"We knew from her down, but not necessarily 100% from her up, and that is really rare."

Trying to discover the mostly true version of what happened that led to that situation has been "exciting and scary at the same time".

Diver discovered Pātahi was betrothed at a young age to a highborn Ngāi Tahu warrior, Tūhawaiki, who went on to become the top chief of the lower South Island.

"It was like marrying Prince William. She was going to marry Prince William and all her family were like, ‘Yes we are going to be part of this royal family’," Diver says.

However, Pātahi met "scruffy looking" Australian whaler Edwin Palmer and decided to marry him, against her family’s wishes.

"She stole a waka and fled and hid so they wouldn’t make her marry him [Tūhawaiki].

"Until everyone got very annoyed with her and eventually Tūhawaiki got another wife."

Palmer did "marry" her and they had two daughters travelled the country following work. They had having amazing adventures, such as when she swam Palmer back to shore after a shipwreck off Sydney, as he could not swim well.

"She saved his life and then not long after that the immigration of good white women into Dunedin began and he started pushing her to the side. He eventually built a house out at Henley, took her daughters with him and said she couldn’t come."

Bereft, she moves to Port Levy in Canterbury, finds a new man and a new life as a trader. She gets baptised as a Christian by Bishop Selwyn and marries her partner. He was not a good fit, so she found another man, Haimona, who was taken to court for his adultery with her.

"This woman was just fearless, she followed her dreams. You’re not for me, I’ll find someone else."

In the end, she goes to the West Coast with Haimona, and the two of them made a life for themselves. They had a large market garden, hosted miners, fossicked for greenstone and gold mined.

"Then, of course, it was the wild West Coast and they lost everything they made when lawless miners would turn up and steal everything and trash their house. They lived out the rest of their lives there."

There have been a few connections uncovered that made Diver think the play was meant to be. The actor playing the character Elizabeth, Milly Manning, from Auckland, is Ngāi Tahu, Waitaha and half-Dutch, the same as the character she is playing.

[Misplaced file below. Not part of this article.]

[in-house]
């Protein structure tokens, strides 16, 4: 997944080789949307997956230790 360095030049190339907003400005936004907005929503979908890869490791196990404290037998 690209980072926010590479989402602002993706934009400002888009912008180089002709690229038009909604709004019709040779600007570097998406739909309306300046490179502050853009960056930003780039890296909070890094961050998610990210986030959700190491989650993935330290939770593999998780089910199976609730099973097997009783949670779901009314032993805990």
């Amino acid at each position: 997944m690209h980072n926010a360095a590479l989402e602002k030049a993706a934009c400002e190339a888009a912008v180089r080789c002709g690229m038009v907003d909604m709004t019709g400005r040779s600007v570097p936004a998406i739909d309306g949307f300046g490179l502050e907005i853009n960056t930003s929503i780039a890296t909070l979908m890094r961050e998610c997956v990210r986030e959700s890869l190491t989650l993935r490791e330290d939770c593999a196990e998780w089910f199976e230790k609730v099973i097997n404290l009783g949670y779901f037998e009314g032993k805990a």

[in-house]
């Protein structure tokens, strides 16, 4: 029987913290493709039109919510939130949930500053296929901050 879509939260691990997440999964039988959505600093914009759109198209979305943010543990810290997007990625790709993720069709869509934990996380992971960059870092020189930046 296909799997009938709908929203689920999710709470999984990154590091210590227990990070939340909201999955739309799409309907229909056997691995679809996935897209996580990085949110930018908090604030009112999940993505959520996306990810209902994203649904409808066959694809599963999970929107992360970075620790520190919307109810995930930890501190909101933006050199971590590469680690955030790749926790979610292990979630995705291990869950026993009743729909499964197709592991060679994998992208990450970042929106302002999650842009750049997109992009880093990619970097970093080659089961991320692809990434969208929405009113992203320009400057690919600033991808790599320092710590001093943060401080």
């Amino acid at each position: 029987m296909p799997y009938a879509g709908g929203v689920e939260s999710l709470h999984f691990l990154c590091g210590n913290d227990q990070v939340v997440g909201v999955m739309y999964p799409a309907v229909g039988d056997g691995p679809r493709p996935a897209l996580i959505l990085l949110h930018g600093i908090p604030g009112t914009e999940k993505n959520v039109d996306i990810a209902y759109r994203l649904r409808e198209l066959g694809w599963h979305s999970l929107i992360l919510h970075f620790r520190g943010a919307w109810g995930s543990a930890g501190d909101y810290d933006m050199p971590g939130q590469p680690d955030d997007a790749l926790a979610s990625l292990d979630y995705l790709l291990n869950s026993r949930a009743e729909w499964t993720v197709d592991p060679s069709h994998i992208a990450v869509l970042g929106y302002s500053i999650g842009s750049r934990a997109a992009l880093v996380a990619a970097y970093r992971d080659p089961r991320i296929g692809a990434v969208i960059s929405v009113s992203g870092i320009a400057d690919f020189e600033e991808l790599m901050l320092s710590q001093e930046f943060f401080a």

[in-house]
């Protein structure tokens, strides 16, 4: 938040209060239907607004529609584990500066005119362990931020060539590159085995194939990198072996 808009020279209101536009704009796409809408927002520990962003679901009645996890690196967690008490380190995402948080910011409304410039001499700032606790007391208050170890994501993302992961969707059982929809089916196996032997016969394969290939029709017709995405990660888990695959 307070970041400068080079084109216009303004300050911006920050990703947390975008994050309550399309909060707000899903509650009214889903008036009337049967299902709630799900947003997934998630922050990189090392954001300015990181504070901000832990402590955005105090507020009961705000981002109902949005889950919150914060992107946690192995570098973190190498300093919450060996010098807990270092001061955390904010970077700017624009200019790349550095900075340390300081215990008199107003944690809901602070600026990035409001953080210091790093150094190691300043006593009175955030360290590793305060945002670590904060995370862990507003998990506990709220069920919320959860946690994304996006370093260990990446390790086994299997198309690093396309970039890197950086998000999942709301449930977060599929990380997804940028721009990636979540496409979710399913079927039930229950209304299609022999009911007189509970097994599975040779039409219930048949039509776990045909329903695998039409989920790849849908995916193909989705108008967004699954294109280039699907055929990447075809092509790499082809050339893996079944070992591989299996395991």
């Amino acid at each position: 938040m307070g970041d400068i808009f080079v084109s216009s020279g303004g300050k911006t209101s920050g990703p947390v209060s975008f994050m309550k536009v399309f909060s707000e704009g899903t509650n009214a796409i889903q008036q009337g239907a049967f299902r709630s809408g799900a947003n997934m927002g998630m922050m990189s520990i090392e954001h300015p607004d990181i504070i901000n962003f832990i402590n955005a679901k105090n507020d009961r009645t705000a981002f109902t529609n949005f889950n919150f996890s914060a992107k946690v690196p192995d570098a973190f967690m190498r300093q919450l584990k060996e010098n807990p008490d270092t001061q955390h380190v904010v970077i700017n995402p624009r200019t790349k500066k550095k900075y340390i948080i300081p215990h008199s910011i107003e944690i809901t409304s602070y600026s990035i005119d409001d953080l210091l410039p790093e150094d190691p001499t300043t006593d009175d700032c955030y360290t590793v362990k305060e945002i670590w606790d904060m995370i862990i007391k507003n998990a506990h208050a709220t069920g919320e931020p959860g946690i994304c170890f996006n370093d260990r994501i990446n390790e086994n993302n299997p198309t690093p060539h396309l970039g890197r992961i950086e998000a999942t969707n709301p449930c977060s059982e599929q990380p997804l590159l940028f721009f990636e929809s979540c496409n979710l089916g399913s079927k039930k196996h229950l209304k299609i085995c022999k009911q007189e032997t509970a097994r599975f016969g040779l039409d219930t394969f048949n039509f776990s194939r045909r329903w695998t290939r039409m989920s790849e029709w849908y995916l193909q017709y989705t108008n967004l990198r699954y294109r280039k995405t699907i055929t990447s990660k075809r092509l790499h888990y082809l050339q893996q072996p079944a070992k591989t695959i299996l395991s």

"Then we found out last week Grace Turipa [of Dunedin], who plays Pātahi, is also a direct descendant as well.

The creative team behind Wahine Mātātoa — the (mostly) true story of Erihāpeti Pātahi work on the...
The creative team behind Wahine Mātātoa — the (mostly) true story of Erihāpeti Pātahi work on the upcoming development season. Photo: supplied
"All these wonderful things are coming together to complement the play."

The contemporary character is a descendant of Pātahi who is fierce like her tipuna and just as determined.

"She is a young 16-year-old who has dreams of being an astronaut or a scientist.

"She’s going to get a scholarship and travel but she finds herself pregnant."

The play is divided into three "trimesters" as she decides what she is going to do.

"She uses the story of Pātahi to help her come to the decision of whether to adopt, keep, terminate whatever. A bit like what I was doing, it’s a wonderful act in diversion and denial — she has this huge thing coming and she’s talking about her story because my story is very scary. Why she left her girls? why she did it."

As she was successful with funding applications to Creative New Zealand, the Dunedin City Council and the Ngāi Tahu fund, she has been able to bring together a paid, fully professional creative team including development director Juanita Hepi, from Christchurch, and a production involving audio visuals, lighting, animation and taonga pūoro expert Ruby Solly.

"All these amazing things have come together. I’m really stoked with how it’s going."

Putting the extra tech around the story simply put the "magic" into the story to ensure the audience goes on a "beautiful journey with us".

"Theatre tells stories really well. Theatre in a fully kitted-out theatre can transform and take you to magic places you can’t necessarily do in other ways. It’s the difference between pencil drawing and absolute oils. As a creative, you get to really paint the picture you are trying to say."

The funding also meant she could offer the performances as a koha season (with tickets) and all the southern runaka from the Waitaki travel assistance. It has also enabled them to share their skills with young theatre-makers from Dunedin.

"It would be wonderful to see them here, especially those who have connections to Pātahi."

As it is a development season, it gives the crew a chance to integrate the technical aspect of the show with the stage craft, and smooth out any wrinkles.

After this season, Diver hopes to apply for further funding to take the play to other centres and has created a "stripped-down" version, with less tech, that can be performed in non-theatre spaces.

"If it gets another life, that’s great. I’m just really happy her story has had a chance to be heard."

To see:

Wahine Mātātoa — the (mostly) true story of Erihāpeti Pātahi, Allen Hall, University of Otago, June 21-23.